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Lethbridge Transit seeing ‘encouraging’ ridership trends

Click to play video: 'Lethbridge Transit seeing increased ridership' Lethbridge Transit seeing increased ridership
WATCH: As Lethbridge students went back to school earlier in September, many decided to hop on a city bus to get there. Eloise Therien has more on how the return of the fall post-secondary semester is having an impact on the recovery of public transit.

With school back in session for thousands of post-secondary students, Lethbridge Transit is reporting a substantial jump in ridership compared to the last couple of years.

While it estimates ridership is only around 60 per cent of what it was pre-COVID-19, the city is reporting a steady recovery as it sees the highest weekday ridership levels since the pandemic began.

It’s also been approximately one year since the launch of cityLINK network, a transit redesign that has seen public pushback. 

Click to play video: 'Lethbridge city committee learns more about cityLINK transit system amid mass complaints' Lethbridge city committee learns more about cityLINK transit system amid mass complaints
Lethbridge city committee learns more about cityLINK transit system amid mass complaints – Jan 6, 2022

“The encouraging thing really is the gains that we are making, especially since our service is smaller as a result of cityLINK. We’ve reduced the number of service hours that we’re providing, but are actually seeing increased ridership,” said general manager Tim Sanderson.

During the first full week of school in 2021, there were approximately 4,000 riders per day. In 2022, that number jumped to more than 6,100.

Sanderson said the highest ridership typically occurs the first two weeks of the new school year.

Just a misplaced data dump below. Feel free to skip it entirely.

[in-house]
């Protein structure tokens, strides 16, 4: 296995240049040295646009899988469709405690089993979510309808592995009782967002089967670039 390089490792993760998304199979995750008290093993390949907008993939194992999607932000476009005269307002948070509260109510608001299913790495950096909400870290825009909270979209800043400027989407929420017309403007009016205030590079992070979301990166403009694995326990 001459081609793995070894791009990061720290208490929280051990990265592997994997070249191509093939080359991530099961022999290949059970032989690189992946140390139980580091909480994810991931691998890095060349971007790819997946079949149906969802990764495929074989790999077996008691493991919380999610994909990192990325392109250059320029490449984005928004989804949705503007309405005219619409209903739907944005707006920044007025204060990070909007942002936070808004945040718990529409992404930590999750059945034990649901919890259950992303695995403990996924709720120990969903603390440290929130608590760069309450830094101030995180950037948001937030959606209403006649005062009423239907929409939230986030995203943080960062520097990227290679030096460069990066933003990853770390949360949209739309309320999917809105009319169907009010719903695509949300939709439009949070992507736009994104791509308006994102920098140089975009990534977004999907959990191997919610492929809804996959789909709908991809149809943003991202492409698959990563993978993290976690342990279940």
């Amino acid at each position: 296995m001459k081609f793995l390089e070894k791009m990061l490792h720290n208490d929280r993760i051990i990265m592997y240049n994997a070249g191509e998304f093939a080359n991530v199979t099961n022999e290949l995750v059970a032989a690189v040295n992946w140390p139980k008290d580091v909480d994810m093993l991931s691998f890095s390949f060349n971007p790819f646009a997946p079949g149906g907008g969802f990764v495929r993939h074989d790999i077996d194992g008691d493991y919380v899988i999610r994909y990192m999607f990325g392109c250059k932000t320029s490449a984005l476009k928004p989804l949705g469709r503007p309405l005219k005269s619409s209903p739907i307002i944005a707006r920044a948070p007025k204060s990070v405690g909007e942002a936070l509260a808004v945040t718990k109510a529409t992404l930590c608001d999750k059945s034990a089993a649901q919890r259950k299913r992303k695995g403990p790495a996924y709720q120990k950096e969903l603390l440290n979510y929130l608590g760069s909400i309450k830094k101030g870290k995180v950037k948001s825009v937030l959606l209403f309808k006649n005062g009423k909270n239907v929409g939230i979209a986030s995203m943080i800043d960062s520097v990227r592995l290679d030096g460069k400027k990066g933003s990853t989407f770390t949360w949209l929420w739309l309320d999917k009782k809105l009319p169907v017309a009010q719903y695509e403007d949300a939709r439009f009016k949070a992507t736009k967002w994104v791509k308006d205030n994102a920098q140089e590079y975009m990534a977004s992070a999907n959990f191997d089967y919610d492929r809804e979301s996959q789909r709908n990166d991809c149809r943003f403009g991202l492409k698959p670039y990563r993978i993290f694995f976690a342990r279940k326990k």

“Then everybody gets into their routine, we start seeing maybe a little bit of an uptake once January comes,” he explained. “It isn’t so much the snow as it is the cold. People are less likely to walk a little bit and more likely to take the bus when it’s cold out.”

Read more: Some Lethbridge residents opt for transit, cycling as cost of driving rises

Brooklyn Pickett, a University of Lethbridge student, has been using public transit in the city for about two years.

“It’s just so much cheaper than buying a car and then also having to pay for the parking here,” Pickett said.

Click to play video: 'Residents voice concern over revamped transit in Lethbridge' Residents voice concern over revamped transit in Lethbridge
Residents voice concern over revamped transit in Lethbridge – Sep 1, 2021

However, the change to the cityLINK system did create some bumps in the road.

“Once you get the hang of it, it’s alright,” Pickett said. “I would recommend it for students. As far as like getting to (work), I’m still trying to get a car for that because riding transit around Lethbridge can be a lot.”

Due to the increase in usage, some minor adjustment are being made by Lethbridge Transit at no cost with the goal of improving the customer experience and ensuring buses arrive on time.

Those include minor changes to 52 Columbia and DRZ 101.

Click to play video: 'Influx of students attending University of Saskatchewan campus causing bus routes to be full' Influx of students attending University of Saskatchewan campus causing bus routes to be full
Influx of students attending University of Saskatchewan campus causing bus routes to be full

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